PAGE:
Contarinia negundinis

Detachable: integral
Color: gray, red, yellow, green
Texture: hairless
Abdundance: common
Shape:
Season: Spring
Related:
Alignment: integral
Walls: thick
Location: bud, lower leaf, leaf midrib, stem
Form: abrupt swelling, stem club, pocket
Cells:
Possible Range:i
Common Name(s):
Synonymy:
Name
Notes
Cecidomyia negundinis
Contarinia negundifolia
also applied to the bead gall; one of these two usages is presumably erroneous
Slide 1 of 6
  • image of Contarinia negundinis

Life history, habits, and damage of the boxelder leaf gall midge, Contarinia negundifolia Felt (Diptera: Cecidomyiidae) in Michigan

Contarinia negundifolia

The gall, caused by several larvae, develops by extensive hypertrophy of the leaf tissues; it is an irregular, elongate, globose swelling along the midrib or along the larger lateral veins of the leaflet. The size varies considerably, depending largely on the number of larvae within, and galls on lateral veins are often smaller than those on the midrib. Usually only one gall forms on a leaflet.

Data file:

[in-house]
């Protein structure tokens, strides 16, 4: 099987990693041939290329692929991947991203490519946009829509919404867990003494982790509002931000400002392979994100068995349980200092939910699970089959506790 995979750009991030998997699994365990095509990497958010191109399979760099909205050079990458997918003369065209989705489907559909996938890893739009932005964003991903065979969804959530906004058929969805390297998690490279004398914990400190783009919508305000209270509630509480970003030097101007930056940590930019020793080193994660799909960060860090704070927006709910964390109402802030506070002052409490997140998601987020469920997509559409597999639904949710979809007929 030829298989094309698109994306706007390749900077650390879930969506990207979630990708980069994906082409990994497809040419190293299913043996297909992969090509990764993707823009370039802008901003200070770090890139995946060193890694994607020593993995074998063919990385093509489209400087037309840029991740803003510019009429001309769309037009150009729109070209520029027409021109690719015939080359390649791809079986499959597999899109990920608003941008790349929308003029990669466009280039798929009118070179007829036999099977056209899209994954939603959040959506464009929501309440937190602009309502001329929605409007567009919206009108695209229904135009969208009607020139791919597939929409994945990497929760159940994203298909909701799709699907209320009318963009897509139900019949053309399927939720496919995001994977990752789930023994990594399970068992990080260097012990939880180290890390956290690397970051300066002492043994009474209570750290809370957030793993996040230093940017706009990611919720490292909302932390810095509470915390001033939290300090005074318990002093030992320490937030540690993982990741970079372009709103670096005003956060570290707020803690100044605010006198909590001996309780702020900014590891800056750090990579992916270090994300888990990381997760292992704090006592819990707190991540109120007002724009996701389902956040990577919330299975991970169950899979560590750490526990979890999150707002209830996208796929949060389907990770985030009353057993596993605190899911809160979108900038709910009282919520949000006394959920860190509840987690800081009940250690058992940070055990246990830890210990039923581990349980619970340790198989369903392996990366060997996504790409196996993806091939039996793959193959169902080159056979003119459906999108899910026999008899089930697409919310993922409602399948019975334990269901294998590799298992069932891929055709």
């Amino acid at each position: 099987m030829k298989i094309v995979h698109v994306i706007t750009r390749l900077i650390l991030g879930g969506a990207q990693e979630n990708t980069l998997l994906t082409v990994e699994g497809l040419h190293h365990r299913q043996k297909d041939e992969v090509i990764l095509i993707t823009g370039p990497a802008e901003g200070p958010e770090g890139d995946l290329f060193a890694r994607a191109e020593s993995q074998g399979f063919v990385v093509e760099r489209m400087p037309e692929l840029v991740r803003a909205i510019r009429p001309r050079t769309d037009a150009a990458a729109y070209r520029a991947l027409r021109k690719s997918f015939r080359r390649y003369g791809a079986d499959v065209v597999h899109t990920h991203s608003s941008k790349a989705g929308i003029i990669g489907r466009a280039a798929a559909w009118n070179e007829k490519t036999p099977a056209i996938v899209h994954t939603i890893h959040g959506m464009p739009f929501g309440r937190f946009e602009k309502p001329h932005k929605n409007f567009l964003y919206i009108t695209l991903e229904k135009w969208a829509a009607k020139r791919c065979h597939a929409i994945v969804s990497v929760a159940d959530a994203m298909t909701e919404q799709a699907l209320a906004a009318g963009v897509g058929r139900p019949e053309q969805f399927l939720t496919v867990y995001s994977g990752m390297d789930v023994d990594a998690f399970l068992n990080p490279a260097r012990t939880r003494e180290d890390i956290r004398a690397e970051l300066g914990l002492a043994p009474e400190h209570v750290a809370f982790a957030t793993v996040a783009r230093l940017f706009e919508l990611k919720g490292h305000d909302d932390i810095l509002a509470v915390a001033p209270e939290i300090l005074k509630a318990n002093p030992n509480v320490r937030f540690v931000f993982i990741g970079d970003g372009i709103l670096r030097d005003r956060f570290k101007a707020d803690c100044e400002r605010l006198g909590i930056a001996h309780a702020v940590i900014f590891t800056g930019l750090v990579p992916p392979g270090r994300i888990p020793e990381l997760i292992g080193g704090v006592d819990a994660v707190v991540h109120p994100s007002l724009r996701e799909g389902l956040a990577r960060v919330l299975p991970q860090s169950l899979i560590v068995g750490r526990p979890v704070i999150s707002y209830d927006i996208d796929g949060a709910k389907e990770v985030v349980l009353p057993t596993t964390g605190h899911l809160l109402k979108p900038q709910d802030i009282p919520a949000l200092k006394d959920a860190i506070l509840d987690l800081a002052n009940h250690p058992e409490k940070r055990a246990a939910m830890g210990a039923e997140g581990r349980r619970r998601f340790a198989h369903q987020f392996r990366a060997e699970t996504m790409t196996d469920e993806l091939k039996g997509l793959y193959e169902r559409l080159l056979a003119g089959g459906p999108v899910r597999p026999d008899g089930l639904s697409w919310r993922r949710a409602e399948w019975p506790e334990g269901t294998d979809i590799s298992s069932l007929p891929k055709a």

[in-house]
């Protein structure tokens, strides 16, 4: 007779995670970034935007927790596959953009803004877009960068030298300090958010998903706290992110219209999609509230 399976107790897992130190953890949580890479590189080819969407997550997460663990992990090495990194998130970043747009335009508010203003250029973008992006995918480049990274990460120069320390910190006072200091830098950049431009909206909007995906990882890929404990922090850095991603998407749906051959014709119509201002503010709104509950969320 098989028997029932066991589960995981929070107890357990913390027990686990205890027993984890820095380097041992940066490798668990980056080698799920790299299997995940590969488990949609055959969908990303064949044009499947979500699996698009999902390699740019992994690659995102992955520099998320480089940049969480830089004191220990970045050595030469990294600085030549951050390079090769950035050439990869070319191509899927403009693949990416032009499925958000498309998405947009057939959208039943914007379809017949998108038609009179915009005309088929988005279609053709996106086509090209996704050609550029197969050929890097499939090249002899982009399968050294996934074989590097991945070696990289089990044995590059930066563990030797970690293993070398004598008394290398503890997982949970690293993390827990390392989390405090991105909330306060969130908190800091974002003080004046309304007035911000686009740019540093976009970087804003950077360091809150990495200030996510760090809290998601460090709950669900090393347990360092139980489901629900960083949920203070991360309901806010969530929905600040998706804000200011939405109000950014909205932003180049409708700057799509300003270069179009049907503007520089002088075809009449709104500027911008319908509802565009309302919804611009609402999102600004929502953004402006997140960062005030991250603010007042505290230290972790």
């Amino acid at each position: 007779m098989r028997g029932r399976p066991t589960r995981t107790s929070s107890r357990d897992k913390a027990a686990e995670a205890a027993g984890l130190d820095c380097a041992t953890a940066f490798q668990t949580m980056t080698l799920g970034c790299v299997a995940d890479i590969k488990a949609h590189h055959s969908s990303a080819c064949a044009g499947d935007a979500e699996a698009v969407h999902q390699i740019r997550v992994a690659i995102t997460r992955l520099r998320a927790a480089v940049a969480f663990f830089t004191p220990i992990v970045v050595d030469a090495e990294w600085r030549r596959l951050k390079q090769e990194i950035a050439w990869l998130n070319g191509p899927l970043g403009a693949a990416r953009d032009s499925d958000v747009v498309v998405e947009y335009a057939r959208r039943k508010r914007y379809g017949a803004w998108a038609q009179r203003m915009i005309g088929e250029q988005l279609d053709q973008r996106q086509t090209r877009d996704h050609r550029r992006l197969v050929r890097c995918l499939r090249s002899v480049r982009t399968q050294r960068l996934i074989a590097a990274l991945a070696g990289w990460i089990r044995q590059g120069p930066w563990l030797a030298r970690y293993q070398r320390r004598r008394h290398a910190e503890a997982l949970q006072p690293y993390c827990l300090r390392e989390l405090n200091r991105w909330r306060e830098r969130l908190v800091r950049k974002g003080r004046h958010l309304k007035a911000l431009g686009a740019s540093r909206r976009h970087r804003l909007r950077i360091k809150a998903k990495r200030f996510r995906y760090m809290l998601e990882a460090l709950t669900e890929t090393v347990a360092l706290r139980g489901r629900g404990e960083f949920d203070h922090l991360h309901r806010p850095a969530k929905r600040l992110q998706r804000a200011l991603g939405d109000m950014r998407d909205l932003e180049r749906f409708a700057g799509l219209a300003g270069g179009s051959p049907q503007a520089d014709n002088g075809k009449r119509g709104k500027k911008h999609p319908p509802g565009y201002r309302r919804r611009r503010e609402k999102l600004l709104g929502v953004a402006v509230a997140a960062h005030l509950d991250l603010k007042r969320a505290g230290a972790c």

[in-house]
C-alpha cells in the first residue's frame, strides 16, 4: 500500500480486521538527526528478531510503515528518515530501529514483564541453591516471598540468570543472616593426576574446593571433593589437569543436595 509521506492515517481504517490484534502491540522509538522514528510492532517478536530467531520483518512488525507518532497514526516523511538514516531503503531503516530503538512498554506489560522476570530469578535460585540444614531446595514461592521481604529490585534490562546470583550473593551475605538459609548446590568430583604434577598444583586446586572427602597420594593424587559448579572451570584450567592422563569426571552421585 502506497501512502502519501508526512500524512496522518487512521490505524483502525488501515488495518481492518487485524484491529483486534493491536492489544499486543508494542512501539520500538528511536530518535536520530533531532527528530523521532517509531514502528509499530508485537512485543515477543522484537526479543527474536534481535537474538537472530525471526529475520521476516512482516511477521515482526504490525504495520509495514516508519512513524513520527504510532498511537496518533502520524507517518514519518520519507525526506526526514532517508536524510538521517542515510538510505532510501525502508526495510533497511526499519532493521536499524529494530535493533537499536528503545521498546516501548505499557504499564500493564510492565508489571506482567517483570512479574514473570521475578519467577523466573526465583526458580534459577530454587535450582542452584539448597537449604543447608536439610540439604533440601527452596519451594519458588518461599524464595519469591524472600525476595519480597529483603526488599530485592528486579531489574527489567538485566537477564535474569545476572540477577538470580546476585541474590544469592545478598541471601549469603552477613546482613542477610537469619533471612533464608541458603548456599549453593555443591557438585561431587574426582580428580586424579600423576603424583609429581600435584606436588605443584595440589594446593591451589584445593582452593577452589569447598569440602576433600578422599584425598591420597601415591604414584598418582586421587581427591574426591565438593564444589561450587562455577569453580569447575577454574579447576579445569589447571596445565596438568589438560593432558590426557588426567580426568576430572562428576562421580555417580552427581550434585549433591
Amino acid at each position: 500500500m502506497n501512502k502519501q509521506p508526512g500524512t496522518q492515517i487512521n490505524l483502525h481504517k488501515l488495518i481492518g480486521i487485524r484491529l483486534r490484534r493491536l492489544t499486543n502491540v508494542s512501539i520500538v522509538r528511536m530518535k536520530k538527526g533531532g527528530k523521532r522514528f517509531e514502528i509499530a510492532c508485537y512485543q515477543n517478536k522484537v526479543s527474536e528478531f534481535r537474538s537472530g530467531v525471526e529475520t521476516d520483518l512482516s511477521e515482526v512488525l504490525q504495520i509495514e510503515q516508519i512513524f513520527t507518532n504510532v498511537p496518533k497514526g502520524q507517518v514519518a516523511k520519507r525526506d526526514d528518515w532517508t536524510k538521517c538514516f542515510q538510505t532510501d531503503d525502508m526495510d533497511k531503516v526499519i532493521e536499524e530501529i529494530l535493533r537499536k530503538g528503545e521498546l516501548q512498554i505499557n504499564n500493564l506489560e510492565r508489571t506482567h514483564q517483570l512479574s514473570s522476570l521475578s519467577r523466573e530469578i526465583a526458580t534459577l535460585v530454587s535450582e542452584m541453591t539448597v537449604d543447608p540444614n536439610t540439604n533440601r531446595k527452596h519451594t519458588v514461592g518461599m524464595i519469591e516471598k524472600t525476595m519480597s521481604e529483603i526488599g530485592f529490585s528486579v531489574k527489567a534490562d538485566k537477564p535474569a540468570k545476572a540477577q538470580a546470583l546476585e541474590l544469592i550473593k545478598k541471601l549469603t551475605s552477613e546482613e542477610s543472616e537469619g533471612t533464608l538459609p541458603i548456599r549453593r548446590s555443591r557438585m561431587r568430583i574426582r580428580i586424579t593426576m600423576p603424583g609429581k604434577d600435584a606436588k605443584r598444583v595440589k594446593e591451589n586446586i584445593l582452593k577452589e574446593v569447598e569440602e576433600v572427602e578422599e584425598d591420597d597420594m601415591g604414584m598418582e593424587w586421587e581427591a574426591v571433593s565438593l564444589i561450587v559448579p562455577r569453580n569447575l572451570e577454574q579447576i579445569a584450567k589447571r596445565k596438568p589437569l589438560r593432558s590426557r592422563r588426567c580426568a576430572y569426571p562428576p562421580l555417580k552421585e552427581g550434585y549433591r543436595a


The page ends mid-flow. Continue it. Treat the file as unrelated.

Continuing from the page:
A young gall is green with bright crimson areas, and a mature one is mostly green. Degenerating ones become yellow, then turn brown. Galled leaves degenerate and fall from the tree shortly after larval departure. The mature gall is turgid; the degenerate one is flaccid and rubbery.

Felt described the gall and stated that the opening is on the under-surface of the leaf. Actually, the gall develops while the leaf is still partly closed so that at maturity the opening is a narrow slit formed by that portion of the upper leaf surface at the edge of the gall.

- Louis Wilson: (1966) Life history, habits, and damage of the boxelder leaf gall midge, Contarinia negundifolia Felt (Diptera: Cecidomyiidae) in Michigan©


Further Information:

See Also:
iNaturalist logo
BugGuide logo
Google Scholar logo
Biodiversity Heritage Library logo